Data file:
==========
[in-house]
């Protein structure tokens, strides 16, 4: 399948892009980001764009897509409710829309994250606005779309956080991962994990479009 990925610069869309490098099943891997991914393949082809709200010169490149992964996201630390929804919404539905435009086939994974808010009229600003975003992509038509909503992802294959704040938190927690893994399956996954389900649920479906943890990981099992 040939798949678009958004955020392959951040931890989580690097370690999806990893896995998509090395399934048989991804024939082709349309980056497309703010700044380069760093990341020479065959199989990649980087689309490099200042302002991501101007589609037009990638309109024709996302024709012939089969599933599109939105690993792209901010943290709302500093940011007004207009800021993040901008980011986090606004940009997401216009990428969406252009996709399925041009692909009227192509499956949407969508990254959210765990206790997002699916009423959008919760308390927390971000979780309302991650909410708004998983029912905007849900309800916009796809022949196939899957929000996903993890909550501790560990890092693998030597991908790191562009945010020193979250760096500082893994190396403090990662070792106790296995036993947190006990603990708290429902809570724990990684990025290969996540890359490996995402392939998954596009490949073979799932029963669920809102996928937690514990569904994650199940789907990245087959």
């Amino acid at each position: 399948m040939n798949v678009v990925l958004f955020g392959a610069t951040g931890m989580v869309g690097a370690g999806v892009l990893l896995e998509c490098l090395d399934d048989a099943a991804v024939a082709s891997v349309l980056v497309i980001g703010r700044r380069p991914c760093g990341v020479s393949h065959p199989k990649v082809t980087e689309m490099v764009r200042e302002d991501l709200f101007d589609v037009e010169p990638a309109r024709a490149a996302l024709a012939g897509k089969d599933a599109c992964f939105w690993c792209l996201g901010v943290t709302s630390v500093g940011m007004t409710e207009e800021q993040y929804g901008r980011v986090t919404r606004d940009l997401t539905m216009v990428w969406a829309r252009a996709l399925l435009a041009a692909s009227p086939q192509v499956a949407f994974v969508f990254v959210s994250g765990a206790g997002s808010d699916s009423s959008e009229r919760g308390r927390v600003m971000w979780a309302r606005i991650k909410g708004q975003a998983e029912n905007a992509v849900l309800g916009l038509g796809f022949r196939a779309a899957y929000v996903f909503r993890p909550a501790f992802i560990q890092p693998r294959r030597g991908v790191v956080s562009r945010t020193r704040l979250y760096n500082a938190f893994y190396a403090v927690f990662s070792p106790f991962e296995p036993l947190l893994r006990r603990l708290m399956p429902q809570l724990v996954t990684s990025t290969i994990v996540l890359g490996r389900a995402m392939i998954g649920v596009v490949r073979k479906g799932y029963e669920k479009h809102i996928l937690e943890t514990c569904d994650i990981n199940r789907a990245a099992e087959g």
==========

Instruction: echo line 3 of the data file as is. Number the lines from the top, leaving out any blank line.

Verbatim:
């Amino acid at each position: 399948m040939n798949v678009v990925l958004f955020g392959a610069t951040g931890m989580v869309g690097a370690g999806v892009l990893l896995e998509c490098l090395d399934d048989a099943a991804v024939a082709s891997v349309l980056v497309i980001g703010r700044r380069p991914c760093g990341v020479s393949h065959p199989k990649v082809t980087e689309m490099v764009r200042e302002d991501l709200f101007d589609v037009e010169p990638a309109r024709a490149a996302l024709a012939g897509k089969d599933a599109c992964f939105w690993c792209l996201g901010v943290t709302s630390v500093g940011m007004t409710e207009e800021q993040y929804g901008r980011v986090t919404r606004d940009l997401t539905m216009v990428w969406a829309r252009a996709l399925l435009a041009a692909s009227p086939q192509v499956a949407f994974v969508f990254v959210s994250g765990a206790g997002s808010d699916s009423s959008e009229r919760g308390r927390v600003m971000w979780a309302r606005i991650k909410g708004q975003a998983e029912n905007a992509v849900l309800g916009l038509g796809f022949r196939a779309a899957y929000v996903f909503r993890p909550a501790f992802i560990q890092p693998r294959r030597g991908v790191v956080s562009r945010t020193r704040l979250y760096n500082a938190f893994y190396a403090v927690f990662s070792p106790f991962e296995p036993l947190l893994r006990r603990l708290m399956p429902q809570l724990v996954t990684s990025t290969i994990v996540l890359g490996r389900a995402m392939i998954g649920v596009v490949r073979k479906g799932y029963e669920k479009h809102i996928l937690e943890t514990c569904d994650i990981n199940r789907a990245a099992e087959g």